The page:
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MAM: Transfer learning for fully automatic video annotation and specialized detector creation

W. Fuhl, N. Castner, L. Zhuang, M. Holzer, W. Rosenstiel, and E. Kasneci. International Conference on Computer Vision Workshops, ICCVW, 2018.

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Rule based learning for eye movement type detection

W. Fuhl, N. Castner, and E. Kasneci. International Conference on Multimodal Interaction Workshops, ICMIW, 2018.

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Histogram of oriented velocities for eye movement detection

W. Fuhl, N. Castner, and E. Kasneci. International Conference on Multimodal Interaction Workshops, ICMIW, 2018.

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Eye movement simulation and detector creation to reduce laborious parameter adjustments

W. Fuhl, T. Santini, T. Kuebler, N. Castner, W. Rosenstiel, and E. Kasneci. arXiv preprint arXiv:1804.00970, 2018.

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2017

Selective suppression of local circuits during movement preparation in the mouse motor cortex

Masashi Hasegawa, Kei Majima, Takahide Itokazu, Takakuni Maki, Urban-Raphael Albrecht, Nora Castner, Mariko Izumo, Kazuhiro Sohya, Tatsuo K Sato, Yukiyasu Kamitani, and others. Cell reports 18(11): 2676–2686. Elsevier, 2017.

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Using Eye Tracking to Evaluate and Develop Innovative Teaching Strategies for Fostering Image Reading Skills of Novices in Medical Training

N. Castner, S. Eivazi, K. Scheiter, and E. Kasneci. Eye Tracking Enhanced Learning (ETEL2017), 2017.

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Teaching

Course Term
Eye-based Human-Computer Interaction
Eye Movements and Visual Perception

Open Thesis Topics

Finished Thesis Topics

01.09.2020

A Deep Learning Approach for Expertise Classification using Saccade Behavior

  • Eye movements reflect the cognitive advantage of experts over novices in a domain specific task. Current literature focuses on fixations but leaves out saccades. This research investigates the gaze behavior of dentistry students and expert dentists viewing orthopantomograms (OPTs). All proposed Long Short-Term Memory (LSTM) models were able to distinguish expert and novice gaze behavior by saccade features above guess chance, with the best performing feature having an accuracy of 77.1%. The results provide further evidence for the holistic model of image perception, which proposes that experts initially analyze an image globally, and then proceed with a focal analysis. Further, our results show that saccade features are important to understand expert gaze behavior, and therefore should get integrated into current theories on expertise.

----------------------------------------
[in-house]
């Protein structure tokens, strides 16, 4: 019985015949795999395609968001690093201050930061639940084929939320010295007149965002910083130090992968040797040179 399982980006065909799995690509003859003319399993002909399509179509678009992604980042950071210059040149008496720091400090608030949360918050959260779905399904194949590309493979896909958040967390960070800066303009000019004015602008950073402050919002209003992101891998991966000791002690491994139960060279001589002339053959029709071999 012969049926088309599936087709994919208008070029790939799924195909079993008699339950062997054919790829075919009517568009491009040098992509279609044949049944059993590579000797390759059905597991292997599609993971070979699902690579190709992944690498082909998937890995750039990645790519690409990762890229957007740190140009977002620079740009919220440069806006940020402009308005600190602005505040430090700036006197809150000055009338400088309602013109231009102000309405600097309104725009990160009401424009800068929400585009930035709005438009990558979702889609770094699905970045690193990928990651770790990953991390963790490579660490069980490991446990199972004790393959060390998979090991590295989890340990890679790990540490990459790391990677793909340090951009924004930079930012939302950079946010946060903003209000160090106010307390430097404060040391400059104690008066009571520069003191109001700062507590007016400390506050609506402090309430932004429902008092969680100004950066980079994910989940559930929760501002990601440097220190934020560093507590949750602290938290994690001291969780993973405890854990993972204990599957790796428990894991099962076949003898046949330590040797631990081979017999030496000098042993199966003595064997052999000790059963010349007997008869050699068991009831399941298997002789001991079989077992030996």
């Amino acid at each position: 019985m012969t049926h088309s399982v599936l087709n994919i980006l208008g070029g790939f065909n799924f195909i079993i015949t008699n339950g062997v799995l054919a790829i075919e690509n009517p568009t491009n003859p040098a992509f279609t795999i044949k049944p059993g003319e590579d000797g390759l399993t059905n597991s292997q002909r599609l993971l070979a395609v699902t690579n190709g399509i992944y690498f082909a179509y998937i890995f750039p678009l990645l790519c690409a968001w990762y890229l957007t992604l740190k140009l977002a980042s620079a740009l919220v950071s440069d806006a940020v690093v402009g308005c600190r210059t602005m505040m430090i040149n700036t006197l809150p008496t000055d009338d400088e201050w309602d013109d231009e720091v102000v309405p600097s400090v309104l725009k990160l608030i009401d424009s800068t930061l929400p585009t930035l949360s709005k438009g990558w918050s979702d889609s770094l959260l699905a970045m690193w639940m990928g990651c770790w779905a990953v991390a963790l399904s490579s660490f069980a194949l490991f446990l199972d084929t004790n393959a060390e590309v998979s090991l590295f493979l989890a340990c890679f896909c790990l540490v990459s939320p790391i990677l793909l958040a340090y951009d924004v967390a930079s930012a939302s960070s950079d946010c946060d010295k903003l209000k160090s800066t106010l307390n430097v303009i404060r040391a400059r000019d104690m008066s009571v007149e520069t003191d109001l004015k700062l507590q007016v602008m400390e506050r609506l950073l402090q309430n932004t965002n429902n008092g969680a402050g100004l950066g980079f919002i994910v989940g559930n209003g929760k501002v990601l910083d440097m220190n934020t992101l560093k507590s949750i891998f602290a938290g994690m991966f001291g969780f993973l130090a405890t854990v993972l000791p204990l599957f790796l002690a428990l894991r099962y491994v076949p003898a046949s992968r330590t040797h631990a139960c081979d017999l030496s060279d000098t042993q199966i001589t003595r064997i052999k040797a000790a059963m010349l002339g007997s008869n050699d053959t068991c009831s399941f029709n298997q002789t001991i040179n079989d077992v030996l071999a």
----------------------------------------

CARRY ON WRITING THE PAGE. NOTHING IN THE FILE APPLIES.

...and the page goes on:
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01.01.2020

Differences in attention in near vs. far hand conditions during propaganda viewing

  • The propaganda images used during the active time of the Nationalsozialistische Deutsche Arbeiterpartei (NSDAP), were one of the most influential images used to promote a certain ideology. In modern times these images seem outdated. However, do these propaganda images still influence our perception of Adolf Hitler and his ideology? Using eye tracking, we analyzed the attention distribution of people touching these pictures to find influences of the “near-hand phenomenon”, which explains a more sympathetic affect towards people we touch. It was found that the near-hand viewing condition leads to lower viewing duration and higher number of fixations, indicating a tendency to devote more attention to the images when touching them than compared to the control group.